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Pioneers Of High-Resolution Molecular Imaging Win Nobel Prize In Chemistry05:32
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Richard Henderson, one of the 2017 Nobel Prize winners in Chemistry, speaks during a press conference beside director Sir Hugh Pellham at the Laboratory of Molecular Biology in Cambridge, England, Wednesday, Oct. 4, 2017. Three researchers based in the U.S., U.K. and Switzerland won the Nobel Prize in Chemistry on Wednesday for developments in electron microscopy. The 9-million-kronor ($1.1 million) prize is shared by Jacques Dubochet of the University of Lausanne, Joachim Frank at New York's Columbia University and Richard Henderson of MRC Laboratory of Molecular Biology in Cambridge, Britain. (Frank Augstein/AP)
Richard Henderson, one of the 2017 Nobel Prize winners in Chemistry, speaks during a press conference beside director Sir Hugh Pellham at the Laboratory of Molecular Biology in Cambridge, England, Wednesday, Oct. 4, 2017. Three researchers based in the U.S., U.K. and Switzerland won the Nobel Prize in Chemistry on Wednesday for developments in electron microscopy. The 9-million-kronor ($1.1 million) prize is shared by Jacques Dubochet of the University of Lausanne, Joachim Frank at New York's Columbia University and Richard Henderson of MRC Laboratory of Molecular Biology in Cambridge, Britain. (Frank Augstein/AP)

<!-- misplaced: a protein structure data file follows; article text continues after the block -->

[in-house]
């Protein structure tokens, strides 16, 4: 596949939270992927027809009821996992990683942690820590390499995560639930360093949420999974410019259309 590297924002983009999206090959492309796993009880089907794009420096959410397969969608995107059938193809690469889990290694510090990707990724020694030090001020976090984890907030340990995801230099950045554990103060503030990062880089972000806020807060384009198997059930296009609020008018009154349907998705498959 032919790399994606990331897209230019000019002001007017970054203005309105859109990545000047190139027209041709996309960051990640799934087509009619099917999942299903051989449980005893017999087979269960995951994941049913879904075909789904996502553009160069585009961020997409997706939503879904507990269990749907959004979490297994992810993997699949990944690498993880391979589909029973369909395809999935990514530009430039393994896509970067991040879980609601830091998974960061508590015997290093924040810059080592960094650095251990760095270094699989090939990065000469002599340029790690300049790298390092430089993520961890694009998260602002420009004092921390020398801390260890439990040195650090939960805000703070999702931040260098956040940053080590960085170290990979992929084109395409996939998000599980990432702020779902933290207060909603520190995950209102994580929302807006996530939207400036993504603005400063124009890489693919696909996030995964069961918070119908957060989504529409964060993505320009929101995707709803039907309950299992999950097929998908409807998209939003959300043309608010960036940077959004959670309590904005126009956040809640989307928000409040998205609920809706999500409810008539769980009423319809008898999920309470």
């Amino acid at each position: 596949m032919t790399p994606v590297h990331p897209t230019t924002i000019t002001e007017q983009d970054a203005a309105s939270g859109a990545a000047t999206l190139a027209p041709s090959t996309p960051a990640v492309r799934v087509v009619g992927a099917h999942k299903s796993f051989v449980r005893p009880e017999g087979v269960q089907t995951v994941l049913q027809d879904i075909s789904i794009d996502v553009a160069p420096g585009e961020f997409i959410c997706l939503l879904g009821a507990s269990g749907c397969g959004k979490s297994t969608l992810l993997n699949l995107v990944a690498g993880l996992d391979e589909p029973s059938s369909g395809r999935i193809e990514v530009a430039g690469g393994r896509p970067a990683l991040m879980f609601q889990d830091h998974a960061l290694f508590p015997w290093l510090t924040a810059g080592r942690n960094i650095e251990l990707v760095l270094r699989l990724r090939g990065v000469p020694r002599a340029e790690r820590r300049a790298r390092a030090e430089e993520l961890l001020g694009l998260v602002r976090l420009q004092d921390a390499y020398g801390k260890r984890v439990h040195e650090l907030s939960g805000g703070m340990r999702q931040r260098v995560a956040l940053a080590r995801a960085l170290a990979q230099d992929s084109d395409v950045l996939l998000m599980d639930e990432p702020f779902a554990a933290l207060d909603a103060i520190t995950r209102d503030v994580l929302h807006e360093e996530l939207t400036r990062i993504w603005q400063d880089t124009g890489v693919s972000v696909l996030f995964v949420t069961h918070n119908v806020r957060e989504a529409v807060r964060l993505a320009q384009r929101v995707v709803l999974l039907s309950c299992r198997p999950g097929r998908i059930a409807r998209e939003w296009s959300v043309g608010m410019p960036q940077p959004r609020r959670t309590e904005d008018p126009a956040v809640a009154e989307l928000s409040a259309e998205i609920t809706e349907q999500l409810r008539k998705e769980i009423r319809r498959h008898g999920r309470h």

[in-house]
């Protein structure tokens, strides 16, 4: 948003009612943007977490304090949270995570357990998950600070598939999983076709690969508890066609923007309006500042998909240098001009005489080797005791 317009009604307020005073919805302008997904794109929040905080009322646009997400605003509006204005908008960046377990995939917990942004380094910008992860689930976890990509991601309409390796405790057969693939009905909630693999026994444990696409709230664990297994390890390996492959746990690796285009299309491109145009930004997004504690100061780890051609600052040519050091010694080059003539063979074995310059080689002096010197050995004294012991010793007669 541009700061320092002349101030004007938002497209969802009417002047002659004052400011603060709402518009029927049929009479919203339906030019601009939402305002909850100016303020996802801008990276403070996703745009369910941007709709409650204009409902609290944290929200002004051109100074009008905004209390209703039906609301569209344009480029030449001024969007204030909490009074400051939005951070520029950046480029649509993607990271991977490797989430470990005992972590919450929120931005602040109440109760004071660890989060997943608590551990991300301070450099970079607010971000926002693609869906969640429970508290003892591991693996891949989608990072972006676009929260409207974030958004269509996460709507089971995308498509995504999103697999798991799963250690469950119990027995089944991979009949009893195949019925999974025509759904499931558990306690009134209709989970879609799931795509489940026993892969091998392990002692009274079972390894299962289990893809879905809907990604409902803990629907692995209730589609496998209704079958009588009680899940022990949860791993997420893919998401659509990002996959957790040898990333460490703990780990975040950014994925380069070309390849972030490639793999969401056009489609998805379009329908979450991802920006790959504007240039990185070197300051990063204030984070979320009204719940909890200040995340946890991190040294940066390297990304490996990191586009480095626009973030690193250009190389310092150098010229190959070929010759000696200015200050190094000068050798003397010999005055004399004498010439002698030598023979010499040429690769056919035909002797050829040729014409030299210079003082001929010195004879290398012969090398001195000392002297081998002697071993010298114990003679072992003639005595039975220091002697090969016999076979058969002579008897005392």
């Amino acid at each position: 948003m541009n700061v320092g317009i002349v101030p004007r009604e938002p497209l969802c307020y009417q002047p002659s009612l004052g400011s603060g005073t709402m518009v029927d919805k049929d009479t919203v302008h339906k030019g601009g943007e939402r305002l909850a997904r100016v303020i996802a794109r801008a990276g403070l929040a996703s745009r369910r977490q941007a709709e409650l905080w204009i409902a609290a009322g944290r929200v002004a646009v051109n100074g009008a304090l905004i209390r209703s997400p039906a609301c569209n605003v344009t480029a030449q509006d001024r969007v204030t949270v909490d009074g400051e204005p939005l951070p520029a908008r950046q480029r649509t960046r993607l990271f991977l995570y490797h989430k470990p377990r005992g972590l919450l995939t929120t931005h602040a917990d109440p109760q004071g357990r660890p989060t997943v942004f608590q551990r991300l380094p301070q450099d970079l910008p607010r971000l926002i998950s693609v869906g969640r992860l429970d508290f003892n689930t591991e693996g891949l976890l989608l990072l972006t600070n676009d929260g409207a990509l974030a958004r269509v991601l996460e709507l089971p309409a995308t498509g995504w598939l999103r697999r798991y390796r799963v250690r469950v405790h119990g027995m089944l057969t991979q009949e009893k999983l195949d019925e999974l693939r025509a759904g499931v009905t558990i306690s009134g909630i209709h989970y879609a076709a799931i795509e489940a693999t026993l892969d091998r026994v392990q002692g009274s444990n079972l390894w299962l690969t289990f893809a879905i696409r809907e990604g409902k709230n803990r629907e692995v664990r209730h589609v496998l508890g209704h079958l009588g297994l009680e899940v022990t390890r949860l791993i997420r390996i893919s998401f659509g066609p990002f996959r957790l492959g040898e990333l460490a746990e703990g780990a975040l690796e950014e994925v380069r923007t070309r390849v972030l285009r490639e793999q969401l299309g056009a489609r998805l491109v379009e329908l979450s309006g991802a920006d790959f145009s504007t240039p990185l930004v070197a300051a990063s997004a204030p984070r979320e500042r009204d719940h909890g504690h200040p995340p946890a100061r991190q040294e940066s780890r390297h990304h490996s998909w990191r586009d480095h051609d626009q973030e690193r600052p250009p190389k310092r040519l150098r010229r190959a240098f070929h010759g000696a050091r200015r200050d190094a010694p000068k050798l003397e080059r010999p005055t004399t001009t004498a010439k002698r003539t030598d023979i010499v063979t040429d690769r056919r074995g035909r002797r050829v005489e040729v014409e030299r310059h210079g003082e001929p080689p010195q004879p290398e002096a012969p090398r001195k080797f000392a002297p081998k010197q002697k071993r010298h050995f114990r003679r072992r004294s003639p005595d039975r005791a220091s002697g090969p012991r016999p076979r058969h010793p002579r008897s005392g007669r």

This article is more than 3 years old.

This year's Nobel Prize in Chemistry has been awarded to three researchers for their work on a groundbreaking method for imaging complex molecules. The scientists helped develop new ways to study tiny cellular structures, proteins and viruses in fine detail.

Here & Now's Jeremy Hobson discusses the award with Eva Nogales, a professor of biochemistry, biophysics and structural biology at the University of California Berkeley.

This segment aired on October 4, 2017.

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